One of the hardest things about being a baseball blogger is determining what changes or adjustments a major league ballplayer should make. They are all so, so much better at what they do than I am at what I do, but here we are.
Is it worthwhile for Miguel Andujar to consider a mechanics change? He had a good 2018, complete with a 127 wRC+ and second place finish in Rookie of the Year voting. We know how good he was, but now the question is how good he could be. His skillset basically boils down to a high-contact hitter. He goes up hacking and tends to make contact an awful lot:
One would expect to see a high-swing, high-contact hitter like Andujar close to the top right of this cluster, and that’s exactly where he sits. Moreover, it’s this approach that got him to the major leagues in the first place, and it drove him to such an impressive debut season.
Still, the question has to be asked: Is this best approach for a player going forward? Would Andujar have more success in the long run if he became more selective at the plate and made better contact on pitches he does hit?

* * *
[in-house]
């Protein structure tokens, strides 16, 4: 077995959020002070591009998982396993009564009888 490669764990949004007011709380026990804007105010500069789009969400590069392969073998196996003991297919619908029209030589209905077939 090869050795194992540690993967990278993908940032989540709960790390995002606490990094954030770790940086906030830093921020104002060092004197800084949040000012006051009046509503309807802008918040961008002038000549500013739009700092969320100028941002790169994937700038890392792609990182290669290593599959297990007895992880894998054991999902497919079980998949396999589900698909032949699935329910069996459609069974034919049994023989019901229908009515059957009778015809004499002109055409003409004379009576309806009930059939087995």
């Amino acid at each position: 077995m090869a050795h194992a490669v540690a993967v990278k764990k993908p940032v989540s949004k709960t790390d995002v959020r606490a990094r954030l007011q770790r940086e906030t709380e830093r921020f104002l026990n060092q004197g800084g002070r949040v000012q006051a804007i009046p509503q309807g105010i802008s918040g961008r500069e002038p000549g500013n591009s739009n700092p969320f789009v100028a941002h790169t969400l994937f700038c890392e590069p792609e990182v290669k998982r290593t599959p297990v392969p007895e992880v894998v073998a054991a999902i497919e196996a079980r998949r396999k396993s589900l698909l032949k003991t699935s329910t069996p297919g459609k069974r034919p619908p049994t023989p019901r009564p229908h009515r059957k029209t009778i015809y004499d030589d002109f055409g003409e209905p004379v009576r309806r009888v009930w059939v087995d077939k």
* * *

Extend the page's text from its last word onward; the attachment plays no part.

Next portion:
There are four categories I like to look at when it comes to quality of contact, and it’s interesting to compare the way we see a player against his best comps in each category. In max exit velocity, Andujar’s closest comps are Eduardo Nunez and Kevin Kiermaier. For average exit velocity it’s Aledmys Diaz and Paul DeJong. Hard hit rate? Kevin Pillar and CJ Cron. With barrel rate per plate appearance, Andujar hits like present-day Albert Pujols and Starlin Castro.